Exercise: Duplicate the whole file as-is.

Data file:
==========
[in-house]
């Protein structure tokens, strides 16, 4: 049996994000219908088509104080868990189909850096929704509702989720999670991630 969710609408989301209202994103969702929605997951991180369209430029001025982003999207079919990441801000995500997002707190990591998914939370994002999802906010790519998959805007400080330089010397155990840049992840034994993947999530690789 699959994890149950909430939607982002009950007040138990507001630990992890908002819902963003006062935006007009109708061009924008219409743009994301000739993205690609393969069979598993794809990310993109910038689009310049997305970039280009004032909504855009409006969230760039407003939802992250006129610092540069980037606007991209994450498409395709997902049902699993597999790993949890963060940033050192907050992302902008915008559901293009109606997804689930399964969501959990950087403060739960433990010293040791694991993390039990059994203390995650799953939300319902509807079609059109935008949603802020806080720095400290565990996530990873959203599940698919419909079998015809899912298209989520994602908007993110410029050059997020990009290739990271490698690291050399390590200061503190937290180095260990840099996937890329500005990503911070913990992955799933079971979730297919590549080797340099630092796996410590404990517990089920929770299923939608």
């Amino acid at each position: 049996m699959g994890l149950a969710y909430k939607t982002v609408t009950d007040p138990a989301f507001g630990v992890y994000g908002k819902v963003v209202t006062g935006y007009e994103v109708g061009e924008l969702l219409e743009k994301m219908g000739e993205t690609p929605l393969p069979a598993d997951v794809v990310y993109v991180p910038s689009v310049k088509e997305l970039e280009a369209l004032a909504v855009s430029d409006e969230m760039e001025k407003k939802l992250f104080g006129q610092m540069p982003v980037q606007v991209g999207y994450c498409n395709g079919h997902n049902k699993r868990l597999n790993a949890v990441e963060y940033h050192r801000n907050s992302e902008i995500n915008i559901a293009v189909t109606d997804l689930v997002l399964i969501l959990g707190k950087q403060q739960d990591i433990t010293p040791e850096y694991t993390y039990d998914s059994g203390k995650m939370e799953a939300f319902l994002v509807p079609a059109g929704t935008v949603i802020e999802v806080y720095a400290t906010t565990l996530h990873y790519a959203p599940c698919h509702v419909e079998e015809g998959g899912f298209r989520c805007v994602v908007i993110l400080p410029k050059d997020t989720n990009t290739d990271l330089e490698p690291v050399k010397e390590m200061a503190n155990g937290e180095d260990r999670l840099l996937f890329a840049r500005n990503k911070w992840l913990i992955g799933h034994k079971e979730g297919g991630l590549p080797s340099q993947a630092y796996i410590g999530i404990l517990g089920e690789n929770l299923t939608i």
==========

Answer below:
[in-house]
């Protein structure tokens, strides 16, 4: 049996994000219908088509104080868990189909850096929704509702989720999670991630 969710609408989301209202994103969702929605997951991180369209430029001025982003999207079919990441801000995500997002707190990591998914939370994002999802906010790519998959805007400080330089010397155990840049992840034994993947999530690789 699959994890149950909430939607982002009950007040138990507001630990992890908002819902963003006062935006007009109708061009924008219409743009994301000739993205690609393969069979598993794809990310993109910038689009310049997305970039280009004032909504855009409006969230760039407003939802992250006129610092540069980037606007991209994450498409395709997902049902699993597999790993949890963060940033050192907050992302902008915008559901293009109606997804689930399964969501959990950087403060739960433990010293040791694991993390039990059994203390995650799953939300319902509807079609059109935008949603802020806080720095400290565990996530990873959203599940698919419909079998015809899912298209989520994602908007993110410029050059997020990009290739990271490698690291050399390590200061503190937290180095260990840099996937890329500005990503911070913990992955799933079971979730297919590549080797340099630092796996410590404990517990089920929770299923939608």
């Amino acid at each position: 049996m699959g994890l149950a969710y909430k939607t982002v609408t009950d007040p138990a989301f507001g630990v992890y994000g908002k819902v963003v209202t006062g935006y007009e994103v109708g061009e924008l969702l219409e743009k994301m219908g000739e993205t690609p929605l393969p069979a598993d997951v794809v990310y993109v991180p910038s689009v310049k088509e997305l970039e280009a369209l004032a909504v855009s430029d409006e969230m760039e001025k407003k939802l992250f104080g006129q610092m540069p982003v980037q606007v991209g999207y994450c498409n395709g079919h997902n049902k699993r868990l597999n790993a949890v990441e963060y940033h050192r801000n907050s992302e902008i995500n915008i559901a293009v189909t109606d997804l689930v997002l399964i969501l959990g707190k950087q403060q739960d990591i433990t010293p040791e850096y694991t993390y039990d998914s059994g203390k995650m939370e799953a939300f319902l994002v509807p079609a059109g929704t935008v949603i802020e999802v806080y720095a400290t906010t565990l996530h990873y790519a959203p599940c698919h509702v419909e079998e015809g998959g899912f298209r989520c805007v994602v908007i993110l400080p410029k050059d997020t989720n990009t290739d990271l330089e490698p690291v050399k010397e390590m200061a503190n155990g937290e180095d260990r999670l840099l996937f890329a840049r500005n990503k911070w992840l913990i992955g799933h034994k079971e979730g297919g991630l590549p080797s340099q993947a630092y796996i410590g999530i404990l517990g089920e690789n929770l299923t939608i």